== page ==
The body of a man who was snatched by a large crocodile in the north of Australia has now been recovered.
IT worker Sean Cole, 26, was taken on Saturday in front of at least 15 onlookers as he swam with a friend across a muddy river that has one of the highest densities of saltwater crocodiles in the world.
He had been celebrating his friend’s 30th birthday at the Mary River Wilderness Retreat when the pair decided to take a swim in the croc-infested water, about 68 miles (110km) from the city of Darwin in Australia’s Northern Territory.
Northern Territory Police senior constable Wade Rodgers said his body was found early on Monday in the area where he was last seen.
"Our thoughts are with the family during this very difficult time," he said.
Mr Cole’s friend survived.
Witnesses had recounted seeing the animal, believed to be nearly five metres (16 feet) long, swimming upriver with his body in its jaws.
The Northern Territory News said a survey three weeks ago recorded four crocodiles over four metres in the area and 10 to 12 measuring more than three metres.
Parks and Wildlife Ranger Tom Nichols said four crocodiles had been shot, including the one believed to be responsible for the attack.
"Any animals that were in that range which we believed to be a possible target in the area where the accident took place, we usually take them out for simple reasons," he said.
"We do autopsies on those and it's also closure for the families if there's anything there."
The pair had gone swimming despite notices and verbal warnings from staff at the retreat about the dangers of crocodiles in the area.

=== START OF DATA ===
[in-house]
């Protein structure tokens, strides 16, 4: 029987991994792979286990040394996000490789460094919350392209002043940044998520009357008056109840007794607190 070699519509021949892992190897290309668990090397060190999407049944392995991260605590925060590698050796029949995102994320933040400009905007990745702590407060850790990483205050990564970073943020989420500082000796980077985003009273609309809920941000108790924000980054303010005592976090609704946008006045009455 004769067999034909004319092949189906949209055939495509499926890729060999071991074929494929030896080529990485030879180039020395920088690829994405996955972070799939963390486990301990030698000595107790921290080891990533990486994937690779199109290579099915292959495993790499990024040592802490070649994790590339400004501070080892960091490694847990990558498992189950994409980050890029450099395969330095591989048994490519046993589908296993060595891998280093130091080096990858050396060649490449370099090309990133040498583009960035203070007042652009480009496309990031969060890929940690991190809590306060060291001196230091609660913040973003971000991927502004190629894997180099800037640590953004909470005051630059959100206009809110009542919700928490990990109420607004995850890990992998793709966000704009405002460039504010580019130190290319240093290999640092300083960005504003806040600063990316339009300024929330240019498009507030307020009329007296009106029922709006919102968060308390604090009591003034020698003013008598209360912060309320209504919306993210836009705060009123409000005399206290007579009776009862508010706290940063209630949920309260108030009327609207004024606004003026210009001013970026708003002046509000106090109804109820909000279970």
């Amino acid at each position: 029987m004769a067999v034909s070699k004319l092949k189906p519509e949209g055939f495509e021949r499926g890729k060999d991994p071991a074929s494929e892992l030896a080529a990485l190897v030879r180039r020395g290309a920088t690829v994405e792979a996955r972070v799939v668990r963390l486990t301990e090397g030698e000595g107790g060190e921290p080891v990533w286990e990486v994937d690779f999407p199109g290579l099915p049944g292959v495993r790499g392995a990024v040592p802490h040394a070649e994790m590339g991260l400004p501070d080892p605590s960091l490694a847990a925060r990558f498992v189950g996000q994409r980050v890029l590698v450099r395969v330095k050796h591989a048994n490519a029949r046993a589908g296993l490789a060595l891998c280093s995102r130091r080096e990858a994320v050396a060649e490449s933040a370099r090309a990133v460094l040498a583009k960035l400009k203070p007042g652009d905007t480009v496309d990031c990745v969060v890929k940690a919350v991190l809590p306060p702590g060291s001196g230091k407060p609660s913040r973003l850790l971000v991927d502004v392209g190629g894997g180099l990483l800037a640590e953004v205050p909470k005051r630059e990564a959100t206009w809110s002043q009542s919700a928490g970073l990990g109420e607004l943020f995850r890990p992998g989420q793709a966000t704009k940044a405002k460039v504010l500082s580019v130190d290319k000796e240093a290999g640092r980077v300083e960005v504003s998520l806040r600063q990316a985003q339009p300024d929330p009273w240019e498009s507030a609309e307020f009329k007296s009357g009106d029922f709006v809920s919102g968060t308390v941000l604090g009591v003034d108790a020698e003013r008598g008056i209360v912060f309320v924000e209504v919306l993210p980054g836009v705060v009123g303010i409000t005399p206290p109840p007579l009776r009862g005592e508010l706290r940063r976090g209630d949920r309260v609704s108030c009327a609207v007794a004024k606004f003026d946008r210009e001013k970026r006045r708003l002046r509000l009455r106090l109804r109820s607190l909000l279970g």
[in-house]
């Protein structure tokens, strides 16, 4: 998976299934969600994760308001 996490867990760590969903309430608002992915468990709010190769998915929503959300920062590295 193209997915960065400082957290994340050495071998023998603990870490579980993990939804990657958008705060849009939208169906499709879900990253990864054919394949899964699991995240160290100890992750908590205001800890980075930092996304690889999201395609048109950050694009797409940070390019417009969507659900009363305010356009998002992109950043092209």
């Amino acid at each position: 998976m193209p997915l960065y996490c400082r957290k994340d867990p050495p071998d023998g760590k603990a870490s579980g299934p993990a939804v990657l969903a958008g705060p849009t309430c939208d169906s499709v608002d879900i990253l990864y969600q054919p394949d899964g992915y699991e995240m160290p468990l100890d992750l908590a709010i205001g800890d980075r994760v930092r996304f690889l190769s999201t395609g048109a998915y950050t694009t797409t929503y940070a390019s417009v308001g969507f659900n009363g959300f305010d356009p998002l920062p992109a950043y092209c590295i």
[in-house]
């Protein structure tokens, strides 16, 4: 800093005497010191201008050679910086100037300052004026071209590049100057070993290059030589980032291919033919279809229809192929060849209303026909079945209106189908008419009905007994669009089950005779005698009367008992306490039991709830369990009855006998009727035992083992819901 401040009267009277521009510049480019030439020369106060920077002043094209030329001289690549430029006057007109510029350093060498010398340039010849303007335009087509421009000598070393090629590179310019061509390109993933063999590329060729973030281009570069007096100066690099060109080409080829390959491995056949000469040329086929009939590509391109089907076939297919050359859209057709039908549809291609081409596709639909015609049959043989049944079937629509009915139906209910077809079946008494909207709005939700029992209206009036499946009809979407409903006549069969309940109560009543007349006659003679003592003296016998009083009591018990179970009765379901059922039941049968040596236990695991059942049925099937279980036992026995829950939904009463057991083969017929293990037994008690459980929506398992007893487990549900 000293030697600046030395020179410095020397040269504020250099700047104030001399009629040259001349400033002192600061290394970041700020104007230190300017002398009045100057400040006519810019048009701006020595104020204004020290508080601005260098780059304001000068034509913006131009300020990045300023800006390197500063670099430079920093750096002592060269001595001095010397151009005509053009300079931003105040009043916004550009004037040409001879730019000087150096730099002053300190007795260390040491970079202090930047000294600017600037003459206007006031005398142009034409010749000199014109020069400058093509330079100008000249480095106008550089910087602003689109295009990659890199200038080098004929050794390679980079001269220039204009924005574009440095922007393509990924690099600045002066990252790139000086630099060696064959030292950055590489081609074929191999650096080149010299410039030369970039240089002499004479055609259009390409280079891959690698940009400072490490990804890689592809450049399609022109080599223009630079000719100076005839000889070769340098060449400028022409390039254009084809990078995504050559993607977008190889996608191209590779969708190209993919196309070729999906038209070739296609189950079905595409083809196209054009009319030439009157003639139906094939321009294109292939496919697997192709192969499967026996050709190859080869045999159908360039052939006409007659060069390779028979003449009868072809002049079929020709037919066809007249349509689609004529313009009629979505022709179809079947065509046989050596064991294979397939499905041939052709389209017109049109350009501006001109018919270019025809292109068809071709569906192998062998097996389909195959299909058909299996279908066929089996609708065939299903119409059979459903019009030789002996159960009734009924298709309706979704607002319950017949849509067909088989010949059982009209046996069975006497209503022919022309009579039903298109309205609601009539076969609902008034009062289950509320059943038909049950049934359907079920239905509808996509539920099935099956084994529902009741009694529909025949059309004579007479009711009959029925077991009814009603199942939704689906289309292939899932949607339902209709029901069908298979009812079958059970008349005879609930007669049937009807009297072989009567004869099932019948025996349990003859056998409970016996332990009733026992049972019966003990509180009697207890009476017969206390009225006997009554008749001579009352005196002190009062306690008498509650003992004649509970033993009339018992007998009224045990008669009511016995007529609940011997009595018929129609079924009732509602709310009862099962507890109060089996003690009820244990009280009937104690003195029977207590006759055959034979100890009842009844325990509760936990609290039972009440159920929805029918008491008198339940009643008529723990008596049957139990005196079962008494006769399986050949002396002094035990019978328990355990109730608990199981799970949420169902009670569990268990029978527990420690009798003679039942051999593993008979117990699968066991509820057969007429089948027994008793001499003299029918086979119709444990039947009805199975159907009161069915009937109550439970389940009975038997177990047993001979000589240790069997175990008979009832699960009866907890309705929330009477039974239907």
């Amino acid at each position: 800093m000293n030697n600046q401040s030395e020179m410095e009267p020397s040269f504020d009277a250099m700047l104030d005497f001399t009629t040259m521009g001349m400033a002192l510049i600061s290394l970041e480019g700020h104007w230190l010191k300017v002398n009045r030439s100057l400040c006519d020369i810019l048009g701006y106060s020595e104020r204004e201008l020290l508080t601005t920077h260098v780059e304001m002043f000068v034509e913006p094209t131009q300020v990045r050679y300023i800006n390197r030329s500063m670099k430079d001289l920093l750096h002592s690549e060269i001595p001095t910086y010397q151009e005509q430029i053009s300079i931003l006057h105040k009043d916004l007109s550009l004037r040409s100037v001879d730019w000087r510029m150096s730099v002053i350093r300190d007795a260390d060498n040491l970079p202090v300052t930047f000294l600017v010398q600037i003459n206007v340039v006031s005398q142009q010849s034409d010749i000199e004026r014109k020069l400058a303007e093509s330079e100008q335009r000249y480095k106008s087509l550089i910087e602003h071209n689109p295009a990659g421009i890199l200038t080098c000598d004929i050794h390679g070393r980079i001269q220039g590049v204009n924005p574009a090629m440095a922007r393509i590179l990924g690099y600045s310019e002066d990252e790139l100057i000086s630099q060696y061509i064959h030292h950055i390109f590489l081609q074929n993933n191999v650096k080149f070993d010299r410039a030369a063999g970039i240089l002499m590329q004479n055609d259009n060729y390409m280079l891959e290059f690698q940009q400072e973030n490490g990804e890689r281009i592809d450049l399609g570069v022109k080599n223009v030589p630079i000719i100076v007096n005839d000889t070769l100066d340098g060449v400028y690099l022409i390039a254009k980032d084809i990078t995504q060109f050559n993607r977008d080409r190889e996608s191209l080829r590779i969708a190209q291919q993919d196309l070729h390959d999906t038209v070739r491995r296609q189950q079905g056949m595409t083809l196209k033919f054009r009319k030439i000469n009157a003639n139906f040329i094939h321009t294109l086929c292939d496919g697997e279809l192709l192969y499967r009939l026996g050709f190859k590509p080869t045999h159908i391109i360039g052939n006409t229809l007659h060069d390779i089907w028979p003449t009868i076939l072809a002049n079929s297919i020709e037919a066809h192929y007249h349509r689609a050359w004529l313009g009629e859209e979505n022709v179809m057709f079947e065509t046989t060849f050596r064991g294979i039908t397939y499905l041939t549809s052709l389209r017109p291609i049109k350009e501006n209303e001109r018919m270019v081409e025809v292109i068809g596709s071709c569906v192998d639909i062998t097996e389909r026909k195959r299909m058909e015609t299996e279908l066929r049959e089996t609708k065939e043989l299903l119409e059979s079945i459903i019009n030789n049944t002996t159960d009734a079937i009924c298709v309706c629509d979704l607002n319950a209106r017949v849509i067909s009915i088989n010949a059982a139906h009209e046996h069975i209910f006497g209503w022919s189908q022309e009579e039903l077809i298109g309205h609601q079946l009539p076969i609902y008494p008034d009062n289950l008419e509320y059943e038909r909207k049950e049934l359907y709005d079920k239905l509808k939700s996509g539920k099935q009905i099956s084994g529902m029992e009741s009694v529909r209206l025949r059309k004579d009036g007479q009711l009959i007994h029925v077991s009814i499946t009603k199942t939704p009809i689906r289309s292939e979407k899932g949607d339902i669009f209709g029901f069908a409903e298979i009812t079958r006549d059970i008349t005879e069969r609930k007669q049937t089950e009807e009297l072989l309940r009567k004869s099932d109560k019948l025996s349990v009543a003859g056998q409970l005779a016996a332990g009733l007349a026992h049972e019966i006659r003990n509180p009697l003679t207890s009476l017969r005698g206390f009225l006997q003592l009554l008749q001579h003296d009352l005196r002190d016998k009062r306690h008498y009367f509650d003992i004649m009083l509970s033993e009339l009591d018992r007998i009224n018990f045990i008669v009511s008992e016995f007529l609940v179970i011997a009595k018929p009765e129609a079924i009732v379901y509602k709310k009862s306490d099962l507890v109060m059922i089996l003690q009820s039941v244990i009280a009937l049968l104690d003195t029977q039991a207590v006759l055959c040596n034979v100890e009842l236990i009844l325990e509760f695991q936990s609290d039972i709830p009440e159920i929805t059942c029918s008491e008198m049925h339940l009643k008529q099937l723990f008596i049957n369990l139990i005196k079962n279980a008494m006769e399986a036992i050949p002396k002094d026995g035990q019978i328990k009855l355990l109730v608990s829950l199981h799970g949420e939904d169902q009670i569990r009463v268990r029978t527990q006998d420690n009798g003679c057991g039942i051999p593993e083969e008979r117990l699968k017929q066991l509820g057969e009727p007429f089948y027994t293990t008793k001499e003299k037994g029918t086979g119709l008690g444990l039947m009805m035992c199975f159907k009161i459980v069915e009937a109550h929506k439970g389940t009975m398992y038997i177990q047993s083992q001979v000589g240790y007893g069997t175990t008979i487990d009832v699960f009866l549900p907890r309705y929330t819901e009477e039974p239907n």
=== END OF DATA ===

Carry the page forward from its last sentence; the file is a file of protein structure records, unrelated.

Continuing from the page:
Friend Glen Spearing, from the University Rats Football Club, told the Australian Broadcasting Corporation it was out of character for Mr Cole to go swimming in a river known for crocodiles.
"I think myself along with everyone else, when we found out we honestly didn't believe that it would have been Sean, we would have expected it to be almost anyone else in the club but Sean," he said.
"[It] just seemed extremely out of character for him."
Frida Pettersson, who was camping close to where the attack happened, also told the ABC that the frightening incident will hopefully put off others from venturing into the water locally.
"It was my first time there - obviously I'm never going to forget it, and for my children," she said.
"It's just another wake-up call about water safety and to be aware of the water."
Saltwater crocodiles, which can grow up to seven metres long and weigh more than a tonne, are a common feature of Australia's tropical north.
They have been protected since the 1970s and their numbers have increased steadily since, along with the number of human encounters.
Last December, a nine-year-old boy was taken by a four-metre crocodile while swimming in the Northern Territory.
Adults tried to save the boy but the crocodile dragged the youngster out to deeper water.
In November 2012 a girl, 7, was taken by a saltwater crocodile at Gumarrirngbang outstation, near Maningrida.
Three other people, including two children, have been killed by crocodiles since 2009.